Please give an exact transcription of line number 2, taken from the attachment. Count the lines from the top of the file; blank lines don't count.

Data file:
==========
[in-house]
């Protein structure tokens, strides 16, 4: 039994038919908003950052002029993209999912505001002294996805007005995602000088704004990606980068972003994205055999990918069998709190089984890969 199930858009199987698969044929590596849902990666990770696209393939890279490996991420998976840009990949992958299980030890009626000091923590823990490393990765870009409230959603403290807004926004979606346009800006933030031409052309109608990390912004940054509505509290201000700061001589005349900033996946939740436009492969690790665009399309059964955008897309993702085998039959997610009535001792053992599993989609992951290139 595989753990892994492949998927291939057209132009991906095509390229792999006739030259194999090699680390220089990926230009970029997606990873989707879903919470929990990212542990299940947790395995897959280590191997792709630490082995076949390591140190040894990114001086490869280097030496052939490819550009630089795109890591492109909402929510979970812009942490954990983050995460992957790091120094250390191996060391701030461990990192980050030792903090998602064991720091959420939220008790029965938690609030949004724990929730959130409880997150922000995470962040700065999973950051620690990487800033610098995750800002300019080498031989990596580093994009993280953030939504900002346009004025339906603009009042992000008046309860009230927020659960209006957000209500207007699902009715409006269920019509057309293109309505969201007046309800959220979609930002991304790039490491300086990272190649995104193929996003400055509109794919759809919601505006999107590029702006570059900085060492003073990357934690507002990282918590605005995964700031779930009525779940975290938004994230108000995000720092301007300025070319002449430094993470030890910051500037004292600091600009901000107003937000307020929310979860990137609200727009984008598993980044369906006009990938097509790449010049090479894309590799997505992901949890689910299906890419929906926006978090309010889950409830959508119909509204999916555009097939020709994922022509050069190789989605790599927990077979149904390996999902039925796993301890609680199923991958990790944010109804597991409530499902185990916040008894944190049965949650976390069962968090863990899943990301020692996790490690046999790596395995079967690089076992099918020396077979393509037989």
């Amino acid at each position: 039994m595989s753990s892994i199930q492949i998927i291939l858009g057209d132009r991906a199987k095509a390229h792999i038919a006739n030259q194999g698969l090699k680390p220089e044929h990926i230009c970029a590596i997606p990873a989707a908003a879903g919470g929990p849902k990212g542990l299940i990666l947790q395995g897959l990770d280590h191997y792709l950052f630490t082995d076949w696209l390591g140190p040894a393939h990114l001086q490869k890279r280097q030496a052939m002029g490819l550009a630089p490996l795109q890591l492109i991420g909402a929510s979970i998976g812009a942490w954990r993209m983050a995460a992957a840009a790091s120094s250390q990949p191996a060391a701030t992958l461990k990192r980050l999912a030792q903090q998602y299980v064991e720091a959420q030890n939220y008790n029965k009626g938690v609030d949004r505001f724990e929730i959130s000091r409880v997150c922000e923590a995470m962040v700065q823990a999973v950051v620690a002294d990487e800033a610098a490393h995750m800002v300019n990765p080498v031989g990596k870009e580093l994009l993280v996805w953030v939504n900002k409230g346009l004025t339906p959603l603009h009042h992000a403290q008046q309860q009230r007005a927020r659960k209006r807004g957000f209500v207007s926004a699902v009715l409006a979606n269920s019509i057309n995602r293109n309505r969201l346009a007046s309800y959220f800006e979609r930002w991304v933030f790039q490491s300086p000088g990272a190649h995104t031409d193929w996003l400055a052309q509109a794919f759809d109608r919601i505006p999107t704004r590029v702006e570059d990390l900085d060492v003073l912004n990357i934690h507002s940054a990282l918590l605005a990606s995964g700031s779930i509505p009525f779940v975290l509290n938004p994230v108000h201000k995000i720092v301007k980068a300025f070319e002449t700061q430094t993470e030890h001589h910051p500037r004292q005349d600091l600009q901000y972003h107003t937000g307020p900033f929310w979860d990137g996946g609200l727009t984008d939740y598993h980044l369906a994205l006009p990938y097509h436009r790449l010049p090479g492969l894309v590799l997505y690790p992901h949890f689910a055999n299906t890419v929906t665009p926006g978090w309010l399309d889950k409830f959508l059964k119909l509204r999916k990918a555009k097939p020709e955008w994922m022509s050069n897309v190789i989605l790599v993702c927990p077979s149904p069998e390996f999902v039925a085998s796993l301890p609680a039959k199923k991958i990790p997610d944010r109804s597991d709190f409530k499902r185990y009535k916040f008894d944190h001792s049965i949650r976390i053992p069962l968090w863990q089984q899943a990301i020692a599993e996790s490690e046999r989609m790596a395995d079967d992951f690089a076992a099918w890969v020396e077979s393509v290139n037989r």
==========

């Protein structure tokens, strides 16, 4: 039994038919908003950052002029993209999912505001002294996805007005995602000088704004990606980068972003994205055999990918069998709190089984890969 199930858009199987698969044929590596849902990666990770696209393939890279490996991420998976840009990949992958299980030890009626000091923590823990490393990765870009409230959603403290807004926004979606346009800006933030031409052309109608990390912004940054509505509290201000700061001589005349900033996946939740436009492969690790665009399309059964955008897309993702085998039959997610009535001792053992599993989609992951290139 595989753990892994492949998927291939057209132009991906095509390229792999006739030259194999090699680390220089990926230009970029997606990873989707879903919470929990990212542990299940947790395995897959280590191997792709630490082995076949390591140190040894990114001086490869280097030496052939490819550009630089795109890591492109909402929510979970812009942490954990983050995460992957790091120094250390191996060391701030461990990192980050030792903090998602064991720091959420939220008790029965938690609030949004724990929730959130409880997150922000995470962040700065999973950051620690990487800033610098995750800002300019080498031989990596580093994009993280953030939504900002346009004025339906603009009042992000008046309860009230927020659960209006957000209500207007699902009715409006269920019509057309293109309505969201007046309800959220979609930002991304790039490491300086990272190649995104193929996003400055509109794919759809919601505006999107590029702006570059900085060492003073990357934690507002990282918590605005995964700031779930009525779940975290938004994230108000995000720092301007300025070319002449430094993470030890910051500037004292600091600009901000107003937000307020929310979860990137609200727009984008598993980044369906006009990938097509790449010049090479894309590799997505992901949890689910299906890419929906926006978090309010889950409830959508119909509204999916555009097939020709994922022509050069190789989605790599927990077979149904390996999902039925796993301890609680199923991958990790944010109804597991409530499902185990916040008894944190049965949650976390069962968090863990899943990301020692996790490690046999790596395995079967690089076992099918020396077979393509037989």